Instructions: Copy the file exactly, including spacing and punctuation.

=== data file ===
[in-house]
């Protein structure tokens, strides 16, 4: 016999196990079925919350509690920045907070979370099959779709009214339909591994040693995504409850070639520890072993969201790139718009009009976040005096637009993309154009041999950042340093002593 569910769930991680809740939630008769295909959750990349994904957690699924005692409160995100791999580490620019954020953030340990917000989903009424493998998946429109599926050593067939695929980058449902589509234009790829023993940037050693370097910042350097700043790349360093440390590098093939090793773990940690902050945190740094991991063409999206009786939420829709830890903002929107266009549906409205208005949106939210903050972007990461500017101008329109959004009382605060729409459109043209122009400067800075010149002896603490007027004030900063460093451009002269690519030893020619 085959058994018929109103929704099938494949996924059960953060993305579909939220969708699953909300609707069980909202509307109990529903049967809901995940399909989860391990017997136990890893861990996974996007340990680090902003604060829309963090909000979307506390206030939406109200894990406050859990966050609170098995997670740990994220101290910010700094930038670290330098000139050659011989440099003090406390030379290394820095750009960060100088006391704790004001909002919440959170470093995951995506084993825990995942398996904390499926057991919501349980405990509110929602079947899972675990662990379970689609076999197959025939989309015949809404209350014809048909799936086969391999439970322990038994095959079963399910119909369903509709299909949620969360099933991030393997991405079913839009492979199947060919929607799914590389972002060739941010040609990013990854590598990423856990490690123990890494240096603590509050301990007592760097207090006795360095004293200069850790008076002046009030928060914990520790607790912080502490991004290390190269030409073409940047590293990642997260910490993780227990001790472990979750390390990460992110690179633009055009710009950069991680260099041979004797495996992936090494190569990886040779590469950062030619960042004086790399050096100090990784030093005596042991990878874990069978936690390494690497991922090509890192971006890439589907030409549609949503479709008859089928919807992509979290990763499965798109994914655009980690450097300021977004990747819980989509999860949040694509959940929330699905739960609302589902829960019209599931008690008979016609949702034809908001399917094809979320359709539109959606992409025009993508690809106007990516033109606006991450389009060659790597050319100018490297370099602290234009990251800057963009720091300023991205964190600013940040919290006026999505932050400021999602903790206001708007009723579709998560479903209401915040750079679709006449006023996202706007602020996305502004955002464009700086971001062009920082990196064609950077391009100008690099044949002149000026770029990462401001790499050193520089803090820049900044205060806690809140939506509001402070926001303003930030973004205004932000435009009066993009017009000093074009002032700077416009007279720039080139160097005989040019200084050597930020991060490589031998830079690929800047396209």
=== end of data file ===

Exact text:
[in-house]
């Protein structure tokens, strides 16, 4: 016999196990079925919350509690920045907070979370099959779709009214339909591994040693995504409850070639520890072993969201790139718009009009976040005096637009993309154009041999950042340093002593 569910769930991680809740939630008769295909959750990349994904957690699924005692409160995100791999580490620019954020953030340990917000989903009424493998998946429109599926050593067939695929980058449902589509234009790829023993940037050693370097910042350097700043790349360093440390590098093939090793773990940690902050945190740094991991063409999206009786939420829709830890903002929107266009549906409205208005949106939210903050972007990461500017101008329109959004009382605060729409459109043209122009400067800075010149002896603490007027004030900063460093451009002269690519030893020619 085959058994018929109103929704099938494949996924059960953060993305579909939220969708699953909300609707069980909202509307109990529903049967809901995940399909989860391990017997136990890893861990996974996007340990680090902003604060829309963090909000979307506390206030939406109200894990406050859990966050609170098995997670740990994220101290910010700094930038670290330098000139050659011989440099003090406390030379290394820095750009960060100088006391704790004001909002919440959170470093995951995506084993825990995942398996904390499926057991919501349980405990509110929602079947899972675990662990379970689609076999197959025939989309015949809404209350014809048909799936086969391999439970322990038994095959079963399910119909369903509709299909949620969360099933991030393997991405079913839009492979199947060919929607799914590389972002060739941010040609990013990854590598990423856990490690123990890494240096603590509050301990007592760097207090006795360095004293200069850790008076002046009030928060914990520790607790912080502490991004290390190269030409073409940047590293990642997260910490993780227990001790472990979750390390990460992110690179633009055009710009950069991680260099041979004797495996992936090494190569990886040779590469950062030619960042004086790399050096100090990784030093005596042991990878874990069978936690390494690497991922090509890192971006890439589907030409549609949503479709008859089928919807992509979290990763499965798109994914655009980690450097300021977004990747819980989509999860949040694509959940929330699905739960609302589902829960019209599931008690008979016609949702034809908001399917094809979320359709539109959606992409025009993508690809106007990516033109606006991450389009060659790597050319100018490297370099602290234009990251800057963009720091300023991205964190600013940040919290006026999505932050400021999602903790206001708007009723579709998560479903209401915040750079679709006449006023996202706007602020996305502004955002464009700086971001062009920082990196064609950077391009100008690099044949002149000026770029990462401001790499050193520089803090820049900044205060806690809140939506509001402070926001303003930030973004205004932000435009009066993009017009000093074009002032700077416009007279720039080139160097005989040019200084050597930020991060490589031998830079690929800047396209």